But there is still another mysterious thread. It should be remembered that Lincoln was calm in the belief that Vogdes had landed the troops according to Scott's order of the 12th and that Fort Pickens was absolutely safe. If Seward and Scott had no more information than others about affairs at Fort Pickens, they must have held the same opinion. As a matter of fact, the commandant had disobeyed Scott's instructions on the ground that they did not come from an official of sufficient rank to countermand the orders of Buchanan's Secretaries of War and of the Navy. But the administration did not hear of this until early in April. If Seward expected such an outcome, that would explain both why he had dared to give Campbell the assurances at different times since March 15th, and why he did not hasten to undeceive him and the commissioners after March 28th. But if Seward, without informing the President, knew what would happen, he was party to a

plot. If there was such a plot, it was operated through Scott; and that would be ample reason for Scott and Seward to favor withdrawing the troops, and thereby closing the whole Pickens question as speedily as possible.

The Cabinet met again at noon, March 29th, and the President called once more for written opinions as to what should be done.' Chase, Blair, and Welles agreed that Fort Sumter should be relieved. Bates was noncommittal; and Smith alone still stood with Seward for its evacuation. As to Fort Pickens, Welles and Bates were very urgent for reinforcement. Chase and Blair were so peremptory about relieving Sumter that they evidently considered it superfluous to be explicit about Pickens. Smith's advice plainly rested upon the presumption that the evacuation of Sumter would be compensated for by rigorous measures elsewhere. The logic of Seward's former attitude meant that Pickens should not be held at the cost of peace. It was well known. that the Confederates had several days before begun to apply in Pensacola harbor the choking-off policy that had been so successful in the neighborhood of Charleston. The reception some members of the Cabinet gave Scott's recommendation of the previous day was sufficient to warn any one that it would be suicidal to come out positively in favor of it now. With these thoughts in mind it is interesting to notice the exact wording of Seward's response of March 29th:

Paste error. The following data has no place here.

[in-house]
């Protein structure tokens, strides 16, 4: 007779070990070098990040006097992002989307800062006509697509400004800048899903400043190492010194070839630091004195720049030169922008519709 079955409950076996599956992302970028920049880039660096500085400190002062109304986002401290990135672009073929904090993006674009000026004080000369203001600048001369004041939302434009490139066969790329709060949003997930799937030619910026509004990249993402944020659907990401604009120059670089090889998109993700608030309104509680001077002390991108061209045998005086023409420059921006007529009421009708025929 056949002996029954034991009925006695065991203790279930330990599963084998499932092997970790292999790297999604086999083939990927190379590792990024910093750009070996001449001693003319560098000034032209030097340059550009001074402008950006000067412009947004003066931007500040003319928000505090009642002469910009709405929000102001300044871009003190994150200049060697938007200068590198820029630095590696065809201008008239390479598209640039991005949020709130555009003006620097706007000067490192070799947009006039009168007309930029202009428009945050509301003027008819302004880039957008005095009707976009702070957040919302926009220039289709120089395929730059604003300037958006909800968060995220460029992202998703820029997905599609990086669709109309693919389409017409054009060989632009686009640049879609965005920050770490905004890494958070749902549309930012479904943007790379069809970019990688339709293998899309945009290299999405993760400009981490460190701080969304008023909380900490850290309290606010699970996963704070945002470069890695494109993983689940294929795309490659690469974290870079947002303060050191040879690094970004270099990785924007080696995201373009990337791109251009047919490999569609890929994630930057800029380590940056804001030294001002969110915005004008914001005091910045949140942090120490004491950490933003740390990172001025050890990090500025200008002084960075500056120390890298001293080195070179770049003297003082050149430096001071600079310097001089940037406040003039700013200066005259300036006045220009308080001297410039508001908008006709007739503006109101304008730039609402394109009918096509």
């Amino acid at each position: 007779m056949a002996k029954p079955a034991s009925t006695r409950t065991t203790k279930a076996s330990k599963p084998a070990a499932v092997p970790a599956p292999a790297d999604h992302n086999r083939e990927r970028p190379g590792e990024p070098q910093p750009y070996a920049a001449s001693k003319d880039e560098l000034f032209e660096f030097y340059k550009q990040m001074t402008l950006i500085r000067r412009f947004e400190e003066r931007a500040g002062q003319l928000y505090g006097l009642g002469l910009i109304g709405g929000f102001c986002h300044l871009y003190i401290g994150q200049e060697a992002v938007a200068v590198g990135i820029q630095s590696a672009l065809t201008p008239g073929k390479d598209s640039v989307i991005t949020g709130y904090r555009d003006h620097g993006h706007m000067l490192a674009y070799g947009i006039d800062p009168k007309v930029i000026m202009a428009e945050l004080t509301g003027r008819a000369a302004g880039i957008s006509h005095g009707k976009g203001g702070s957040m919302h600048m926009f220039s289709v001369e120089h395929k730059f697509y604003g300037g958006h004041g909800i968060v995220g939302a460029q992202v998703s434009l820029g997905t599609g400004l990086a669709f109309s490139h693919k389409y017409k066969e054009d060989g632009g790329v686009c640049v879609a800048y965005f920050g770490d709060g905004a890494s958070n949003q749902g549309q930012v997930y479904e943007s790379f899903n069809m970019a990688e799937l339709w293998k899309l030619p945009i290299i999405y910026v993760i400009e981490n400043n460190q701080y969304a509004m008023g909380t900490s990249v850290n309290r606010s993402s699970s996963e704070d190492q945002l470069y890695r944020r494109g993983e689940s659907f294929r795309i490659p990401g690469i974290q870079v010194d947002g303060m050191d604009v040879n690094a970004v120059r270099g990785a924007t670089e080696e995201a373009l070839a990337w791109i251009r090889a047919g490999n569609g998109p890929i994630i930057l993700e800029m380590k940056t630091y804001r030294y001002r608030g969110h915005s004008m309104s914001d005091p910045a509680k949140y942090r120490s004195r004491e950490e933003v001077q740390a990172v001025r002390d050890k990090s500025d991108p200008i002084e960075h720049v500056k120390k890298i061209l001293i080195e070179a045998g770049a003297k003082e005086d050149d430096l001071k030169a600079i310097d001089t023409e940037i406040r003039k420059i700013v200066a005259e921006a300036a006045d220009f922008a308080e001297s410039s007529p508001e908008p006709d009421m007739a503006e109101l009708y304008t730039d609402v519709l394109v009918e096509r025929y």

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"First. The despatch of an expedition to supply or reinforce Sumter would provoke an attack, and so involve a war at that point.

"The fact of preparation for such an expedition would inevitably transpire, and would therefore precipitate the war—and probably defeat the object. I do not think it

13 Nicolay and Hay, 429 ff. Cameron seems to have been absent. 21 Moore's Rebellion Record, Doc., p. 42; 3 Nicolay and Hay, 431.

wise to provoke a civil war beginning at Charleston and in rescue of an untenable position.

"Therefore, I advise against the expedition in every

view.

"Second. I would call in Captain M. C. Meigs forthwith. Aided by his counsel, I would at once, and at every cost, prepare for a war at Pensacola and Texas, to be taken, however, only as a consequence of maintaining the possessions and authority of the United States.'